Flu shots

Discussion in 'Health & Medicine' started by bahaboyga, Nov 15, 2008.

  1. bahaboyga

    bahaboyga Member

    8
    0
    I went to the doc to get my annual physical yesterday. He suggested I get a flu and pneumonia vaccination. The nurse gave me the shots and I went home feeling pretty good. Today I feel sick with flu like symtoms and my arm feels like my wife was punching on it with a sledge hammer. The last flue shot I got was 5 years ago, I dont remember any adverse reactions.

    .Anyone else have the same reaction?
     
  2. Nomad

    Nomad Member

    7
    0
    Flu Shot

    I got both shots recently. No problems. Each person reacts differently. It will all go away eventually...........:)
     

  3. bahaboyga

    bahaboyga Member

    8
    0
    Flu shot

    Thanks Nomad,

    I amost feel human this morning. I not sure the pain was worth the gain!
     
  4. wetbandit

    wetbandit Guest

    7
    0
    Probably being that it has been so long since your last flu shot, you felt the symptoms quite hard. A bit of the flu virus is injected into with the vaccine so your body can become immune to the flu. So it is very normal to feel fluish the next day. It is also normal for the injected area to sore for a day or 2. I get a flu shot every year and I hardly feel the symptoms of it when I get it now.
     
  5. rainbowgardens

    rainbowgardens Well-Known Member

    78
    0
    I just read an interesting report on Dr. Mercola's website. Studies are now showing that influenza epidemics, (flu) is caused by a Vitamin D deficiency. The report also said that you can lesson the severity and speed up your recovery of the flu if you take appropriate doses of vitamin D.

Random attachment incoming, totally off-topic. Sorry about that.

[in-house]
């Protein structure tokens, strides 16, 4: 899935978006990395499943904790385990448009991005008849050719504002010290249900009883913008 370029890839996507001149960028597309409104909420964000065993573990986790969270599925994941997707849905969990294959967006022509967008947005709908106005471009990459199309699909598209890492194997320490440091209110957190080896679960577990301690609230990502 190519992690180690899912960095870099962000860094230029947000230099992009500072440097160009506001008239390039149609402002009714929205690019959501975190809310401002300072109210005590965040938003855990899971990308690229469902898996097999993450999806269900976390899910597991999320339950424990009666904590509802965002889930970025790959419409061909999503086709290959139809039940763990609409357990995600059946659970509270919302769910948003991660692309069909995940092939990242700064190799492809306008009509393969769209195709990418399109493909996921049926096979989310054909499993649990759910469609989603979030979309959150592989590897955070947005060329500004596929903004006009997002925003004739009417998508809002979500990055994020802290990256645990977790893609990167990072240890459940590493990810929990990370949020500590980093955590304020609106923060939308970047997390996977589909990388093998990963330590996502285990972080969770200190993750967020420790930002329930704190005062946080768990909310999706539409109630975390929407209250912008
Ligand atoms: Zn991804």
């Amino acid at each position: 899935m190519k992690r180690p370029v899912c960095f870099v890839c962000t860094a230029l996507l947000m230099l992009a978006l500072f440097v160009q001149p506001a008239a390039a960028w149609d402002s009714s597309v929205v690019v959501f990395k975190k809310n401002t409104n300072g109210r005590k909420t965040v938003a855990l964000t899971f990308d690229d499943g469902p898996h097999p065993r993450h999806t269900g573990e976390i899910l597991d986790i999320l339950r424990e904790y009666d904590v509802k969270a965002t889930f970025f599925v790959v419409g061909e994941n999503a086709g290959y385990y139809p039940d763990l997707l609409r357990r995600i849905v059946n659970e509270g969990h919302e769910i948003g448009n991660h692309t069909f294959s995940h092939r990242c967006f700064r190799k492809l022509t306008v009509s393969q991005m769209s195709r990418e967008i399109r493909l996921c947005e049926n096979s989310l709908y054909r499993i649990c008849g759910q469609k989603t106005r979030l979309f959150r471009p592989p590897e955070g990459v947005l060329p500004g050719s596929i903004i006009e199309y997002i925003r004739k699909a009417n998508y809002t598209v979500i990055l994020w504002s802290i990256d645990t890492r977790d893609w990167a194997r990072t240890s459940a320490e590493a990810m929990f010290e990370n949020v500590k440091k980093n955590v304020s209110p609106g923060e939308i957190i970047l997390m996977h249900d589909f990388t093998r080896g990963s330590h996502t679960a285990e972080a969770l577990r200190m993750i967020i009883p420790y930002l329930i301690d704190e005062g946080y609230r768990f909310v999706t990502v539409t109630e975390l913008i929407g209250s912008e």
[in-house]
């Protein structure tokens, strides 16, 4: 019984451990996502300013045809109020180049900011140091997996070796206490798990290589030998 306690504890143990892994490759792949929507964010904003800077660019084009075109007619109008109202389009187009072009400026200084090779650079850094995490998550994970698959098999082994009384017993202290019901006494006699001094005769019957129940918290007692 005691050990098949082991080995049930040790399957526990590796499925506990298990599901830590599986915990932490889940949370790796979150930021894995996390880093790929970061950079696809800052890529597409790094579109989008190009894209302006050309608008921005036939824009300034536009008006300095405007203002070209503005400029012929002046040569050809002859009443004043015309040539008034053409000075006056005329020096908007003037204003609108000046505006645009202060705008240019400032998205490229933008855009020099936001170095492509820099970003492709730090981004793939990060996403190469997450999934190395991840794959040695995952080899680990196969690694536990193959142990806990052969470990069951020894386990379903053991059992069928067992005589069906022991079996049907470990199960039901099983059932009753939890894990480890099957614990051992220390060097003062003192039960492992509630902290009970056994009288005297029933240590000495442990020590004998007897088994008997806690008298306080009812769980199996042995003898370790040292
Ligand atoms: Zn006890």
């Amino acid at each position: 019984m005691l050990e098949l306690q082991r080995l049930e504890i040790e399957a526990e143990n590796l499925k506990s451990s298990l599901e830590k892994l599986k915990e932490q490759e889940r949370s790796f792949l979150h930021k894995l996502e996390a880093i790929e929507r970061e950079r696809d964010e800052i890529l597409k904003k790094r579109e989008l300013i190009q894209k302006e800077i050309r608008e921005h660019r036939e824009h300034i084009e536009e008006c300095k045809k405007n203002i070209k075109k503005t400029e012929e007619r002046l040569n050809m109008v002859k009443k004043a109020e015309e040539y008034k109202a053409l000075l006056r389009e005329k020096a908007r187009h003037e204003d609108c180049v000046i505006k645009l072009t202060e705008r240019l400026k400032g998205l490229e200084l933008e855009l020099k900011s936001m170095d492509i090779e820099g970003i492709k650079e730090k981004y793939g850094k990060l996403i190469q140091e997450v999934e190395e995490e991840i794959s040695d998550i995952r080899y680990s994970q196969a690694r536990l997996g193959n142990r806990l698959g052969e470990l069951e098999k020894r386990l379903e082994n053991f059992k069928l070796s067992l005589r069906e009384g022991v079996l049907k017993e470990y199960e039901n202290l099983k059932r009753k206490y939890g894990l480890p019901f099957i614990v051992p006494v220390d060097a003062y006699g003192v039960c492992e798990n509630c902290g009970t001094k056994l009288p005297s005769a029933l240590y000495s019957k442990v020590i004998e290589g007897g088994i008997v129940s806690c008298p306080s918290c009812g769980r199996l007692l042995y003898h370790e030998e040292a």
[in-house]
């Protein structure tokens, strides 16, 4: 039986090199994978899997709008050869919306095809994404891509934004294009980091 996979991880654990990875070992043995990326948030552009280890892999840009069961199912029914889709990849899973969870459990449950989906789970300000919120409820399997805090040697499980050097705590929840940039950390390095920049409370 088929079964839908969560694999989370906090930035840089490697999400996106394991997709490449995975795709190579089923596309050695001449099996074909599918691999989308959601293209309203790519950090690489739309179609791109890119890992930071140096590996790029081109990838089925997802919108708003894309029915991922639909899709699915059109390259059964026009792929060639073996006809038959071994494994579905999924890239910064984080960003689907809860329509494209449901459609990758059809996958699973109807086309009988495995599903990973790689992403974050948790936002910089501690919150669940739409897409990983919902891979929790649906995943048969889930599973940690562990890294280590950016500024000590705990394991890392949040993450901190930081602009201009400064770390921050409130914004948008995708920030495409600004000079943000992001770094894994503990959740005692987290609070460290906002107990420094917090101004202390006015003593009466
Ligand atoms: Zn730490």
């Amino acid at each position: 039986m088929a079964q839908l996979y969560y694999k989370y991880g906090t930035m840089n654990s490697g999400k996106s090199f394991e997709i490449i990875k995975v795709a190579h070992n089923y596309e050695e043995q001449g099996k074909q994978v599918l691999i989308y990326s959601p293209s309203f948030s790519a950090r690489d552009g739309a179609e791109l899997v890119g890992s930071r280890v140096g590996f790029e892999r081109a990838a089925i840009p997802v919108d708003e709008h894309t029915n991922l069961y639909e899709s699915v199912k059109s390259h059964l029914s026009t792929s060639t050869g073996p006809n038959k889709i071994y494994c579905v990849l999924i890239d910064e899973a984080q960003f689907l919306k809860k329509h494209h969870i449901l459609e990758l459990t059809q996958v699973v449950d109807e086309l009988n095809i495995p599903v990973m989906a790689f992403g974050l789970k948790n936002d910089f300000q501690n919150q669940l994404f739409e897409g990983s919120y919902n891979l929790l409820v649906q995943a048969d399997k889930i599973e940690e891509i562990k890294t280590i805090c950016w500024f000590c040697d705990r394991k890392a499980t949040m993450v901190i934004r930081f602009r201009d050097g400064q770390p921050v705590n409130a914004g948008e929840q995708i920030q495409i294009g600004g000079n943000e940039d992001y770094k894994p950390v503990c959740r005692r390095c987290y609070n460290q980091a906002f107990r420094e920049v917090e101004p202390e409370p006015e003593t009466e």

Just another glowing report on the benifits of vitamin D . Most people are deficient.
     
  6. TechAdmin

    TechAdmin Administrator Staff Member

    2,244
    47
    What's really rich in Vitamin D?
     
  7. Washkeeton

    Washkeeton Well-Known Member

    82
    0
    Ya that is a major problem up here for us dark dwellers... interesting thought.. cant hurt to increase it some... what harm can happen to those of us who are severly deficient anyway :D They say most alaskans are very deficient in Vit d because of the lack of sunshine in this state.. even when there is sunshine we dont get enough for our bodies to manufacure sufficient quantities of vit d up here.

    Dean---Sunshine, milk, cod liver oil... but you have to be careful it is one of the fat soluable vitamins.. it is one that your body will keep on board and you can become toxic with...ADEK are the 4 you have to be careful with. It isn like vit c that you get too much and pee out the rest.
     
    Last edited: Nov 18, 2008
  8. rainbowgardens

    rainbowgardens Well-Known Member

    78
    0
    If you use artificial supplimentation, get vitamin D3. It is used by the body better and has a longer shelf life.
    An interesting side note that you can research... Vitamin D helps prevent skin cancer, but people avoid the sun and slather on sunscreen that prevents the body from making vitamin d from the sun.
    About vitamin D toxicity, you can ask your doctor to test you if you are concerned about too much D. Usually, unless you suppliment faithfully with a quality D that your body can absorb, you won't have a problem with it.
    Check out Dr. Mercola's website for lots of info.
    Also, be aware that lots of cod liver oils sold today are rancid and have had the Vitamin D removed in order to make it taste better. You lose the D but you'll still get the omega 3s. Also, the better brands have been tested to assure that there isn't mercury contamination.
     
  9. Washkeeton

    Washkeeton Well-Known Member

    82
    0
    I get the Cod Liver Oil from the naturalpath... they are very careful to make sure their products pure and top quality. I just dont like the taste....ickkkkk.